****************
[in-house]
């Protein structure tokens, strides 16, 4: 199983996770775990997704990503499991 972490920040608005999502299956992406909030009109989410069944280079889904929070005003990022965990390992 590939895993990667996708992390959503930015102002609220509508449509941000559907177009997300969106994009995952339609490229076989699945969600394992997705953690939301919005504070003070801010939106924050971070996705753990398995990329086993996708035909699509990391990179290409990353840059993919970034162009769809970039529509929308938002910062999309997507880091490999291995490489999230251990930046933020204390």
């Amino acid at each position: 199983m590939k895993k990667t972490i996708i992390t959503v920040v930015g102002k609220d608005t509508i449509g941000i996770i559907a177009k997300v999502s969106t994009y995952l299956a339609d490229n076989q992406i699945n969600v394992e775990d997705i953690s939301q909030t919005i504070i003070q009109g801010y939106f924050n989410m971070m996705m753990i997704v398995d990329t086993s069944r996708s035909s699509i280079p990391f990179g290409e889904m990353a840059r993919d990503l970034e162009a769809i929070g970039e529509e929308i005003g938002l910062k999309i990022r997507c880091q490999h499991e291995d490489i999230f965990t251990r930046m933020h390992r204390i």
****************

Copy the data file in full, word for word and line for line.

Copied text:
[in-house]
């Protein structure tokens, strides 16, 4: 199983996770775990997704990503499991 972490920040608005999502299956992406909030009109989410069944280079889904929070005003990022965990390992 590939895993990667996708992390959503930015102002609220509508449509941000559907177009997300969106994009995952339609490229076989699945969600394992997705953690939301919005504070003070801010939106924050971070996705753990398995990329086993996708035909699509990391990179290409990353840059993919970034162009769809970039529509929308938002910062999309997507880091490999291995490489999230251990930046933020204390």
């Amino acid at each position: 199983m590939k895993k990667t972490i996708i992390t959503v920040v930015g102002k609220d608005t509508i449509g941000i996770i559907a177009k997300v999502s969106t994009y995952l299956a339609d490229n076989q992406i699945n969600v394992e775990d997705i953690s939301q909030t919005i504070i003070q009109g801010y939106f924050n989410m971070m996705m753990i997704v398995d990329t086993s069944r996708s035909s699509i280079p990391f990179g290409e889904m990353a840059r993919d990503l970034e162009a769809i929070g970039e529509e929308i005003g938002l910062k999309i990022r997507c880091q490999h499991e291995d490489i999230f965990t251990r930046m933020h390992r204390i």